I suppose that’s what this is now: a sort of a letter in the literary ether, winging its way through the digital world. Hopefully the echoes will fly off and stick somewhere, like a signal. Something like the mementos left where tragedy strikes–a desperate attempt to show the shape of my gratitude along with all the others who’ve already done so.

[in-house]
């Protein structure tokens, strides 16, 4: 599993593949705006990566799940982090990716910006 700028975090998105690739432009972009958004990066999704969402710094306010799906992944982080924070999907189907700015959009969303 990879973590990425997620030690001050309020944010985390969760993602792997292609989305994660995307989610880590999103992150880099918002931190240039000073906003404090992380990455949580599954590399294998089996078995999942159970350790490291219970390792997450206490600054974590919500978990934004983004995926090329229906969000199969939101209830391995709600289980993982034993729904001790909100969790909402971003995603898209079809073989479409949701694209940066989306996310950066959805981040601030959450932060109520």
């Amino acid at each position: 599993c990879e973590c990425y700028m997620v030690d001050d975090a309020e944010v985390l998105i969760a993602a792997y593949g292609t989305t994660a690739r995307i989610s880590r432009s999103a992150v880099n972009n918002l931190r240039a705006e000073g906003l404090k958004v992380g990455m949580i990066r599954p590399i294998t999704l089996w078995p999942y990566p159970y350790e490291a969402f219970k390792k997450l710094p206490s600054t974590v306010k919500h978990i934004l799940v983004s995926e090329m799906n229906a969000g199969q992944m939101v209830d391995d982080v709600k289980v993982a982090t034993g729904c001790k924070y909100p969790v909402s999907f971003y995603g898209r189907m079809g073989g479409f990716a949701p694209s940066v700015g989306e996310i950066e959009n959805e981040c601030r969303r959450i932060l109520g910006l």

I was a lonely, odd child. I had (still have) wonderful parents, a brother I was close with, a younger sister I adored–but that was my home life, which was lovely. School was a different matter. I was a quiet, awkward, shy child, extremely nearsighted from age five on, creative and not much interested in sports though I wasn’t terrible at them and did play a little. We moved several times when I was a kid, and beyond that I was smart enough but a bit melancholic and a little bit weird, I think—it was hard to make friends. I was one of those kids that–while far from the nerdiest kid in school–made a perfect target for bullies: I didn’t fight back, I didn’t cry or tell, I just sat and absorbed the pinches and punches and mean notes and nasty words into my skin like a slow and savage poison. I grew more and more sure that the world was a hard, horrible place, and I decide to spend as little time there as possible. I read all of the time, mostly devoured my books, lived in my books and in their characters’ worlds instead of my own. I read almost entirely fantasy and science fiction. I didn’t have any interest in reading about kids whose stories ended happily, who were popular or had boyfriends or went to other people’s birthday parties. I figured I would never fall in love or go to parties or have a good friend. I didn’t think my story would ever end happily here in this world. Instead I wanted other worlds, other ways of being redeemed. I wanted books where misfit kids like me found secret places and ways their classmates knew nothing of. Books where kids like me learned magic and traveled through time and sometimes even saved our own sorry world in the process. I read Tolkien, The Phantom Tollbooth, The Dark is Rising books, The Neverending Story, all of E. Nesbit’s classics for children–and I read and read and read and reread and dog-eared and then read again the wonderful books of Diana Wynne Jones.